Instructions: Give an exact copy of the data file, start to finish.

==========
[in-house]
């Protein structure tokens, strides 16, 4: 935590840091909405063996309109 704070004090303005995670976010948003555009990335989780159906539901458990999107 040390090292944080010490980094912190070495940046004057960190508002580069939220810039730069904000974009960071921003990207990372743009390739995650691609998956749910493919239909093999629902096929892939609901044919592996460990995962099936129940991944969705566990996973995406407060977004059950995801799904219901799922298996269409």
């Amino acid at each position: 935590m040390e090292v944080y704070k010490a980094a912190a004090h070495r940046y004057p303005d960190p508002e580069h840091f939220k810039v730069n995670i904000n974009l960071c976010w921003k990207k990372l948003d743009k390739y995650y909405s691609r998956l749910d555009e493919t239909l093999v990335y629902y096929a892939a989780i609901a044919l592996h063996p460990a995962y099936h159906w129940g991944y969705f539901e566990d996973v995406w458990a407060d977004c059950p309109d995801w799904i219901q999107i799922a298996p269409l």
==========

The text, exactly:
[in-house]
């Protein structure tokens, strides 16, 4: 935590840091909405063996309109 704070004090303005995670976010948003555009990335989780159906539901458990999107 040390090292944080010490980094912190070495940046004057960190508002580069939220810039730069904000974009960071921003990207990372743009390739995650691609998956749910493919239909093999629902096929892939609901044919592996460990995962099936129940991944969705566990996973995406407060977004059950995801799904219901799922298996269409």
């Amino acid at each position: 935590m040390e090292v944080y704070k010490a980094a912190a004090h070495r940046y004057p303005d960190p508002e580069h840091f939220k810039v730069n995670i904000n974009l960071c976010w921003k990207k990372l948003d743009k390739y995650y909405s691609r998956l749910d555009e493919t239909l093999v990335y629902y096929a892939a989780i609901a044919l592996h063996p460990a995962y099936h159906w129940g991944y969705f539901e566990d996973v995406w458990a407060d977004c059950p309109d995801w799904i219901q999107i799922a298996p269409l």